“This is the industry right now,” Sevag said.
Several business owners expressed concerns last week to police and city officials about Meet ‘n Potatoes, which they alleged was parked illegally on the street.
On Tuesday, Sevag’s wife parked a loaner food truck — the original undergoing maintenance — in front of the office tower at 505 N. Brand Blvd.
Soon after, the building’s management made a citizen’s arrest and called police, Sgt. Tom Lorenz said.
Police cited Meet ‘n Potatoes operators for violating codes that make it illegal to park a food truck in one spot for more than 15 minutes, and for not having a Glendale-issued permit, he said.
Glendale’s ordinance for gourmet food trucks is similar to Burbank’s and other Los Angeles County cities, although many are in the process of retooling their laws to be more in line with state regulations, which don’t include the 15-minute rule.
Lorenz said officers often try to warn food truck owners instead of citing them, but in the case of Meet ‘n Potatoes, the citizen’s arrest prompted police to respond with a citation.
Sevag said he and his wife were just trying to run a business and weren’t doing “anything that breaks the law.”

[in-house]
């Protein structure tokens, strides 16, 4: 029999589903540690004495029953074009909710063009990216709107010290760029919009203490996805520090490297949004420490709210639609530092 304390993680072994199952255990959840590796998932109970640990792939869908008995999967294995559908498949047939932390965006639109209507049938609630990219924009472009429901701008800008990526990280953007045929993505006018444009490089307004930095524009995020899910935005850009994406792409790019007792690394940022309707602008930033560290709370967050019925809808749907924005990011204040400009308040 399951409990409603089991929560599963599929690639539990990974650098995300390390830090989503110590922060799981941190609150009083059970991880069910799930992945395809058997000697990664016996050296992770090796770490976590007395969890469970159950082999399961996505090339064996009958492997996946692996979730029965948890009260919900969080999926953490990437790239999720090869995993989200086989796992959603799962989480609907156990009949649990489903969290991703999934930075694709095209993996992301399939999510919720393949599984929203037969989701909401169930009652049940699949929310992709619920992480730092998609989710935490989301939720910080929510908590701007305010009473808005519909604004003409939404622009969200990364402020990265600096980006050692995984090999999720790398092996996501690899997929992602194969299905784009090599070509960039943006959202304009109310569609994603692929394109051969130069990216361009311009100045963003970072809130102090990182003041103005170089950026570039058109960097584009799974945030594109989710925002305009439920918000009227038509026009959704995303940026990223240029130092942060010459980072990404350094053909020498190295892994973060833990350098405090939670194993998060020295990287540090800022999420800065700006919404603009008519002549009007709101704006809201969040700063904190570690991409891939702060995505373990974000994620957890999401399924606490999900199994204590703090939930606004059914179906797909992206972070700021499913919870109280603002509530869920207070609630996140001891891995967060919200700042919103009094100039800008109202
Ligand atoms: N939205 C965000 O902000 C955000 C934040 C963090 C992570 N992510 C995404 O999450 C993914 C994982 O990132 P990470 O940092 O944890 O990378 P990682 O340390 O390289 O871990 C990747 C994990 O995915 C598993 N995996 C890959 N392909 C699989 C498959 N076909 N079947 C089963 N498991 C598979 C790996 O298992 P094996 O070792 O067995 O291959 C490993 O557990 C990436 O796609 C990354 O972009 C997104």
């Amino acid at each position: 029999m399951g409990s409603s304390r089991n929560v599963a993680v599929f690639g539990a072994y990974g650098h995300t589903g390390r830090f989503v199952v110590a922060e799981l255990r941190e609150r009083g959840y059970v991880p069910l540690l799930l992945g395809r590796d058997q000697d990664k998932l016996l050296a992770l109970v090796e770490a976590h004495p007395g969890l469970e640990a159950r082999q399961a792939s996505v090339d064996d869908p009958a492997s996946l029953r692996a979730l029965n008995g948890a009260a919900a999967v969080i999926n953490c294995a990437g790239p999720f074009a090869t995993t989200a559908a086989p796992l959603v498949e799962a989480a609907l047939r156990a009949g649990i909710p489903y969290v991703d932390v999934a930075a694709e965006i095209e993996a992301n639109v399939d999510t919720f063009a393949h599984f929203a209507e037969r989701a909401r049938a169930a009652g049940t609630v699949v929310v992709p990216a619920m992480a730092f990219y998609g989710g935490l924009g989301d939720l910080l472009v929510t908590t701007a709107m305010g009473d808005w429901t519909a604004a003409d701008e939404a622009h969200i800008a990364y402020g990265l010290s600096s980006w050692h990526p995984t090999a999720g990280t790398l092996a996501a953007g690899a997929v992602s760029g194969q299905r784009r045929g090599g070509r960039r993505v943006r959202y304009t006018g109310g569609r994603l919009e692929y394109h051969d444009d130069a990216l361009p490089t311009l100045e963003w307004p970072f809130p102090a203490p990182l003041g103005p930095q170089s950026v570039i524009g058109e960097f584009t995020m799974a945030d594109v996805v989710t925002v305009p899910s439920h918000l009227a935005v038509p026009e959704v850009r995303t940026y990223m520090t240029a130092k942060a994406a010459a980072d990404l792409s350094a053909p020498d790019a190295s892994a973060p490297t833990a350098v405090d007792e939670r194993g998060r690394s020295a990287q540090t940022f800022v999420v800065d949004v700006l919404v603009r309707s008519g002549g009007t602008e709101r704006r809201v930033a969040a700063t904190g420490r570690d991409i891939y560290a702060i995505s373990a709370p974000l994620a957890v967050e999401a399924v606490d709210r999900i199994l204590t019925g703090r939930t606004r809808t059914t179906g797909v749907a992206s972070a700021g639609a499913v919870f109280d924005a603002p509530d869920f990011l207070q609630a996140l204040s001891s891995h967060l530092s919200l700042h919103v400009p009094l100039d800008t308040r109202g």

Riley Wilhite, assistant property manager of the 505 N. Brand Blvd. property, said the food truck had been parking out front for the past two to three months for at least two hours at a time, leeching business from a small cafe inside the building.
“Businesses are affected by them,” Wilhite said.
Police were also investigating claims that the $450 operating permit was stolen, Lorenz said.
Grievances from eateries near ABC 7 studios and DreamWorks on Flower Street have also been lodged against some gourmet food trucks, which park along the sidewalk and draw away customers, officials said.
The Circle 7 Cafe, which caters food for ABC 7, has complained to police about the gourmet food trucks taking business away, Glendale Police Lt. Bruce Fox said.
In most cases, the food trucks set up shop in a no-parking zone in front of the studio, he said.
Police have been working with food truck operators, advising them about parking restrictions and educating them on obtaining city permits, Fox said.
Despite the push-back, Sevag said he will continue to drive to cities where his meaty dishes are in high demand.
“That’s the world we live in right now,” he said. “They might have to get used to it.”